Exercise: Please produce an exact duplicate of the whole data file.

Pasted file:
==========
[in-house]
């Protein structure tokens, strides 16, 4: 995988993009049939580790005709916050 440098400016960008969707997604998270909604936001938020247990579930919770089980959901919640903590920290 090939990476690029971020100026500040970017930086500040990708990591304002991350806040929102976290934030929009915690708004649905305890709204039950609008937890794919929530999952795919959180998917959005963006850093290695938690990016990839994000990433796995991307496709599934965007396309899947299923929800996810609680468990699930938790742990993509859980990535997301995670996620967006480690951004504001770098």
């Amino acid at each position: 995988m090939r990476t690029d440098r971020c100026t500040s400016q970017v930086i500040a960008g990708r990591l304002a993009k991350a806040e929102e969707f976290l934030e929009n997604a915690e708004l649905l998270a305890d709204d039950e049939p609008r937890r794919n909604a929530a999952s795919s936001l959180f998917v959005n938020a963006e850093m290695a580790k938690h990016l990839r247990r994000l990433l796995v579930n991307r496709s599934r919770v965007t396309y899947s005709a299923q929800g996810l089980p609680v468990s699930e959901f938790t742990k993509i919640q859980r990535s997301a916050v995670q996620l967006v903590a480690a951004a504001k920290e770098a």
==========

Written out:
[in-house]
């Protein structure tokens, strides 16, 4: 995988993009049939580790005709916050 440098400016960008969707997604998270909604936001938020247990579930919770089980959901919640903590920290 090939990476690029971020100026500040970017930086500040990708990591304002991350806040929102976290934030929009915690708004649905305890709204039950609008937890794919929530999952795919959180998917959005963006850093290695938690990016990839994000990433796995991307496709599934965007396309899947299923929800996810609680468990699930938790742990993509859980990535997301995670996620967006480690951004504001770098």
């Amino acid at each position: 995988m090939r990476t690029d440098r971020c100026t500040s400016q970017v930086i500040a960008g990708r990591l304002a993009k991350a806040e929102e969707f976290l934030e929009n997604a915690e708004l649905l998270a305890d709204d039950e049939p609008r937890r794919n909604a929530a999952s795919s936001l959180f998917v959005n938020a963006e850093m290695a580790k938690h990016l990839r247990r994000l990433l796995v579930n991307r496709s599934r919770v965007t396309y899947s005709a299923q929800g996810l089980p609680v468990s699930e959901f938790t742990k993509i919640q859980r990535s997301a916050v995670q996620l967006v903590a480690a951004a504001k920290e770098a």